At 15, Nguyen was baptized a member of the LDS Church. His brothers became LDS as well. It was yet another way they fit in to Utah culture.
But Ted was different, said Vincent, a 24-year-old business management student at the University of Utah. "He was very serious," he added.
He even tried to open a sandwich shop in the house, Vincent recalled, and he was the one who organized neighborhood carnivals.
When Ted was young he kept up on current events. His parents didn't subscribe to a newspaper so he would sneak over to read the neighbor's early in the morning.
While attending Mountain View High School in Orem, Ted Nguyen did manage to get his hands on the high school paper, becoming its editor. He also was president of the writing club, a member of the debate team, part of student government and the school's Bruin mascot.
He was an All-American enough to win the Rotary Club's "Outstanding Student of the Year" award.
"I felt guilty for accepting it because I wasn't an American citizen yet," Nguyen said.
He became a U.S. citizen while attending BYU, from which he graduated in 1992 with a bachelor's degree in communications. He earned a master's degree in public administration there last year.
Michael Larsen was his best friend throughout high school and college.
"Ted was outgoing but studied hard," said Larsen, who now lives in Santa Barbara while working on a doctorate in electrical engineering at the University of California.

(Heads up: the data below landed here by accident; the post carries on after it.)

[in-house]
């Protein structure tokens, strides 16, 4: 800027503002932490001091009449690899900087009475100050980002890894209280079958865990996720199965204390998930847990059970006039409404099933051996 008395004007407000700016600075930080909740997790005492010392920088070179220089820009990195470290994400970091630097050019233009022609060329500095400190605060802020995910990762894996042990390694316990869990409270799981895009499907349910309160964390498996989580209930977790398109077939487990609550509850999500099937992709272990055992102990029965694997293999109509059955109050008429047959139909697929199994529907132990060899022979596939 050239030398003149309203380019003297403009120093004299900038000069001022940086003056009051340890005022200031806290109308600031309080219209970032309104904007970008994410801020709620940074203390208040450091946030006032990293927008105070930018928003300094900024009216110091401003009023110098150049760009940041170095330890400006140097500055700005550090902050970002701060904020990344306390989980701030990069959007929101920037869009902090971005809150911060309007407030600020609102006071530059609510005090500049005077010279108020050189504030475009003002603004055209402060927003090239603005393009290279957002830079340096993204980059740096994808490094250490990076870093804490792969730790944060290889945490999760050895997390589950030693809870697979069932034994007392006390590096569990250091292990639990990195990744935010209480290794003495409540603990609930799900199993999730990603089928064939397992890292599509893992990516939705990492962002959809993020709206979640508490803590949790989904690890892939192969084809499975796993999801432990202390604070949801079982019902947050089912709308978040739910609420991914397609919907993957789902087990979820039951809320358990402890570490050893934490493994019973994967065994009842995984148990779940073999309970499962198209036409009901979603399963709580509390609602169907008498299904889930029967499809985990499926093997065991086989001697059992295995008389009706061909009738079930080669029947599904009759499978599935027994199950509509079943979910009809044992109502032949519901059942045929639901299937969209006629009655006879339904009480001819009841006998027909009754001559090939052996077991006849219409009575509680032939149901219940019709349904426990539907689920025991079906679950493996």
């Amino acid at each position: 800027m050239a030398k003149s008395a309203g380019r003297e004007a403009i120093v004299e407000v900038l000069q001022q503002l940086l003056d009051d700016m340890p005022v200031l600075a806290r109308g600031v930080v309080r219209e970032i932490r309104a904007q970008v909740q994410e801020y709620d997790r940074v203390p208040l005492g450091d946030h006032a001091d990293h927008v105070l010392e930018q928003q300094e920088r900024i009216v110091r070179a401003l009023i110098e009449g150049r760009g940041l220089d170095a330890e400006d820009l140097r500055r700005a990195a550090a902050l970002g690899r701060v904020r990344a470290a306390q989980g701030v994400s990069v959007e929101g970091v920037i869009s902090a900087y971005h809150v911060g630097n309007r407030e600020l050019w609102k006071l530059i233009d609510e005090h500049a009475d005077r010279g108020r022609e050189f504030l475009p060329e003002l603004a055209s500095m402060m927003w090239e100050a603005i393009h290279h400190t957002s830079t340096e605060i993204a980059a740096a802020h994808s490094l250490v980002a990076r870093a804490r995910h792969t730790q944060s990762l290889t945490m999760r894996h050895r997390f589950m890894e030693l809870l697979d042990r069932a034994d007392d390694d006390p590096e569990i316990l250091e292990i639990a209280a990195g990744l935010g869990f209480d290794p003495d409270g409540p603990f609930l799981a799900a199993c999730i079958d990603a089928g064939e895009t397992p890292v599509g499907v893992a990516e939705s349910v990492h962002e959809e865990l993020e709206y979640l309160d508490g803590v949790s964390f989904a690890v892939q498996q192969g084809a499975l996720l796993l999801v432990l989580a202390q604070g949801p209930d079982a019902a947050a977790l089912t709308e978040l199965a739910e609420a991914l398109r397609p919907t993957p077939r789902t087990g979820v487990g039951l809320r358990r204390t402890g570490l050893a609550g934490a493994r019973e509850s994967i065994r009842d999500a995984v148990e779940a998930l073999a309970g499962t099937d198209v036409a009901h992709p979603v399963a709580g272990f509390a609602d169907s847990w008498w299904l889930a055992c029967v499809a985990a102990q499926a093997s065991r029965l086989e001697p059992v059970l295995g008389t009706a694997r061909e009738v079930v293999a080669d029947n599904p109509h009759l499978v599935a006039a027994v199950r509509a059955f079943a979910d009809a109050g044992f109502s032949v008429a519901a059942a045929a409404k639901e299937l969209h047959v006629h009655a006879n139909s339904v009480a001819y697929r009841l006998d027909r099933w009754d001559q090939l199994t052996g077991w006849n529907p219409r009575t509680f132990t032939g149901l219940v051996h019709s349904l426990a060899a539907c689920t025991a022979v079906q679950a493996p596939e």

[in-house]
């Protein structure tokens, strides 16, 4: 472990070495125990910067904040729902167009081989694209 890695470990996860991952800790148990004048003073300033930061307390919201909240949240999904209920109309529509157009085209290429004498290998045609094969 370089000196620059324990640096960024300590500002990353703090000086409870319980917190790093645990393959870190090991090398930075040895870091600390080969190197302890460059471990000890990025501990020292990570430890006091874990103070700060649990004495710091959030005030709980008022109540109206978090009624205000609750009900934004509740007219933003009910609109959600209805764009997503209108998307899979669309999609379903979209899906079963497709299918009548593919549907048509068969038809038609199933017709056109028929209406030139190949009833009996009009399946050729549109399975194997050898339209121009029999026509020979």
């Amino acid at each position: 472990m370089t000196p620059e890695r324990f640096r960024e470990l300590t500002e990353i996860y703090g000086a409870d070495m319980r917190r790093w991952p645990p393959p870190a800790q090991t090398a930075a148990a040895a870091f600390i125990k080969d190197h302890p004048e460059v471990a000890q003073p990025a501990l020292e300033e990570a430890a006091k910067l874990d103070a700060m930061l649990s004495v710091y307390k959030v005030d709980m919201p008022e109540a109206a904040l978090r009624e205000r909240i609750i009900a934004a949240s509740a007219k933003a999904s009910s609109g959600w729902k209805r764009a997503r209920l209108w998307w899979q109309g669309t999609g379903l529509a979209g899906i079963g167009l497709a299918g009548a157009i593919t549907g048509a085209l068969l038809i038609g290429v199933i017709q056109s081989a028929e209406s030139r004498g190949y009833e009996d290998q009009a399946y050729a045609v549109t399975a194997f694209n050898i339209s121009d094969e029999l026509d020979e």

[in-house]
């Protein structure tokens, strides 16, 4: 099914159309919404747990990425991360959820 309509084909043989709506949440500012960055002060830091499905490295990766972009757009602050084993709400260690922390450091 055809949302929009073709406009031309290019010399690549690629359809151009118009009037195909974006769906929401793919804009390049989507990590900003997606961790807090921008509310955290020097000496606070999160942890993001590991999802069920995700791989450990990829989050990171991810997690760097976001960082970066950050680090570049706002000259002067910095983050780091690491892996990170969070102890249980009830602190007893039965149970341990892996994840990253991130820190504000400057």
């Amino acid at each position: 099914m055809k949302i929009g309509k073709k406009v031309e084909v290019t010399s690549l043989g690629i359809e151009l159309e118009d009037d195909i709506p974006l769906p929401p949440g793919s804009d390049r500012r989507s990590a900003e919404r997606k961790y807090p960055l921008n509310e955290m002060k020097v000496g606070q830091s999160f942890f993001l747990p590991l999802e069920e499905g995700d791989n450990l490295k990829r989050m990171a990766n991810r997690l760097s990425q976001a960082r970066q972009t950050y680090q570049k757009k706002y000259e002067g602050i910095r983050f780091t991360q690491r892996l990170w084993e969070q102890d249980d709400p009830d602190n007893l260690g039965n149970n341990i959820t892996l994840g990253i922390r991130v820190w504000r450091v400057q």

Larsen remembers when Nguyen's father died unexpectedly, Nguyen handled it better than he could imagine a 16-year-old could.
"It obviously was hard for him," Larsen said. "But he didn't fall apart."
So who is this guy?
The city's Community and Government Relations Director serves two masters: the city and the press. Balancing the two is the trick.
"My approach to the media," Nguyen said, is to provide the information they need. He said he doesn't want to lead reporters down a path, because that doesn't do the city any good.
He's a spinmeister with a hot streak of creative campaigns.
To celebrate the one-year anniversary of the opening of the E Center last September, he threw a public birthday bash for all babies born the month the building opened.
Last year's "We Are Polynesia," celebration was a hit. Numerous Pacific Island groups performed at the E Center to a sold-out crowd, thanks to Nguyen's media blitz.
He's proud of his media ratio: for every negative story on television or in newspapers last year there were more than three positive ones.
But while he's mastered the American art of media promotion, Nguyen adheres to traditional Asian values when it comes to his home life.
As is the custom, he still lives at home in South Jordan with his mother and two brothers who attend the U. It's traditional to not leave home until marriage, Vincent said.
When Nguyen does marry he says it will likely be a woman who would both respect and understand his Vietnamese culture and heritage.
Yet he likes American music and Western food. He prides himself on his Spanish paella that's so good, "Spaniards say it's better than their mom's." He also loves to ski.
Ngu Nguyen isn't at all surprised by Ted Nguyen's duality. He said he's seen a lot of Ted's contemporaries -- born in Vietnam and reared in America -- who try hard as teens to fit in as Americans. But as they grow into adulthood, they want to explore their Vietnamese roots, Ngu said.
Though Ted Nguyen understands the Asian community's concerns, Ngu said he wonders whether Ted hears them with a Vietnamese or an American heart.
Even so, Ngu said, he's very proud of Ted's accomplishments.
"Anytime I see a Vietnamese success it's a natural reaction to be proud."